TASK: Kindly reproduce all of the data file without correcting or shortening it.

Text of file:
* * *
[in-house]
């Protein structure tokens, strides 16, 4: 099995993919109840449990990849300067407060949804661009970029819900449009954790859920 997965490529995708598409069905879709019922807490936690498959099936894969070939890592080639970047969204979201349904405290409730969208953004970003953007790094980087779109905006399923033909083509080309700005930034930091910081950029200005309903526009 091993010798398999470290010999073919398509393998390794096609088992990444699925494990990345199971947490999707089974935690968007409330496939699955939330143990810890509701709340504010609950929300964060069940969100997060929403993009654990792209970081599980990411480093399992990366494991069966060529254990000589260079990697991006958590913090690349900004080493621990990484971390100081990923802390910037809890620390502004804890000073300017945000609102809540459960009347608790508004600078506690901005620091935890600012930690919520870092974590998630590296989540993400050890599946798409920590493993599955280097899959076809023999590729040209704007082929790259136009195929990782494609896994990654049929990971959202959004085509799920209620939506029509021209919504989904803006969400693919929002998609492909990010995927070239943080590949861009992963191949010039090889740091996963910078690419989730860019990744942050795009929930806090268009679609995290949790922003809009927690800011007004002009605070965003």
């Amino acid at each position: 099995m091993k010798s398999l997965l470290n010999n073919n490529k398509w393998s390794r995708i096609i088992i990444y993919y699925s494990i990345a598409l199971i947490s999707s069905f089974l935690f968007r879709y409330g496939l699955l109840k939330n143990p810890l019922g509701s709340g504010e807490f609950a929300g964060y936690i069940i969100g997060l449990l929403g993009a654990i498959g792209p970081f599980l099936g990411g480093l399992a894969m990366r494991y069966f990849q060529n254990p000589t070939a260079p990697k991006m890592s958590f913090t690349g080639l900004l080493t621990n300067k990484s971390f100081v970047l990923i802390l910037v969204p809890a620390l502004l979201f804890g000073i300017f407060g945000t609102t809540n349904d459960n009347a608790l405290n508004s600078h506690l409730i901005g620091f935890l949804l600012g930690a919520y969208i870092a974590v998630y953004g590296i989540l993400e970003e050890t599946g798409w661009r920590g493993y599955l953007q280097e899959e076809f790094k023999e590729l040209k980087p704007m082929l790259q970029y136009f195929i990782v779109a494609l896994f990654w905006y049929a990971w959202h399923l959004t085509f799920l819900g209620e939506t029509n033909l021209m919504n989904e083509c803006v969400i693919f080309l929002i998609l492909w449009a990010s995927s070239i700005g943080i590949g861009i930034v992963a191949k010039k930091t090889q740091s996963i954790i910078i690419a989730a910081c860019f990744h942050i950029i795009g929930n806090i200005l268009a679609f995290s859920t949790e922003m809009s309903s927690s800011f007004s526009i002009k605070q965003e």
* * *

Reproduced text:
[in-house]
């Protein structure tokens, strides 16, 4: 099995993919109840449990990849300067407060949804661009970029819900449009954790859920 997965490529995708598409069905879709019922807490936690498959099936894969070939890592080639970047969204979201349904405290409730969208953004970003953007790094980087779109905006399923033909083509080309700005930034930091910081950029200005309903526009 091993010798398999470290010999073919398509393998390794096609088992990444699925494990990345199971947490999707089974935690968007409330496939699955939330143990810890509701709340504010609950929300964060069940969100997060929403993009654990792209970081599980990411480093399992990366494991069966060529254990000589260079990697991006958590913090690349900004080493621990990484971390100081990923802390910037809890620390502004804890000073300017945000609102809540459960009347608790508004600078506690901005620091935890600012930690919520870092974590998630590296989540993400050890599946798409920590493993599955280097899959076809023999590729040209704007082929790259136009195929990782494609896994990654049929990971959202959004085509799920209620939506029509021209919504989904803006969400693919929002998609492909990010995927070239943080590949861009992963191949010039090889740091996963910078690419989730860019990744942050795009929930806090268009679609995290949790922003809009927690800011007004002009605070965003």
């Amino acid at each position: 099995m091993k010798s398999l997965l470290n010999n073919n490529k398509w393998s390794r995708i096609i088992i990444y993919y699925s494990i990345a598409l199971i947490s999707s069905f089974l935690f968007r879709y409330g496939l699955l109840k939330n143990p810890l019922g509701s709340g504010e807490f609950a929300g964060y936690i069940i969100g997060l449990l929403g993009a654990i498959g792209p970081f599980l099936g990411g480093l399992a894969m990366r494991y069966f990849q060529n254990p000589t070939a260079p990697k991006m890592s958590f913090t690349g080639l900004l080493t621990n300067k990484s971390f100081v970047l990923i802390l910037v969204p809890a620390l502004l979201f804890g000073i300017f407060g945000t609102t809540n349904d459960n009347a608790l405290n508004s600078h506690l409730i901005g620091f935890l949804l600012g930690a919520y969208i870092a974590v998630y953004g590296i989540l993400e970003e050890t599946g798409w661009r920590g493993y599955l953007q280097e899959e076809f790094k023999e590729l040209k980087p704007m082929l790259q970029y136009f195929i990782v779109a494609l896994f990654w905006y049929a990971w959202h399923l959004t085509f799920l819900g209620e939506t029509n033909l021209m919504n989904e083509c803006v969400i693919f080309l929002i998609l492909w449009a990010s995927s070239i700005g943080i590949g861009i930034v992963a191949k010039k930091t090889q740091s996963i954790i910078i690419a989730a910081c860019f990744h942050i950029i795009g929930n806090i200005l268009a679609f995290s859920t949790e922003m809009s309903s927690s800011f007004s526009i002009k605070q965003e």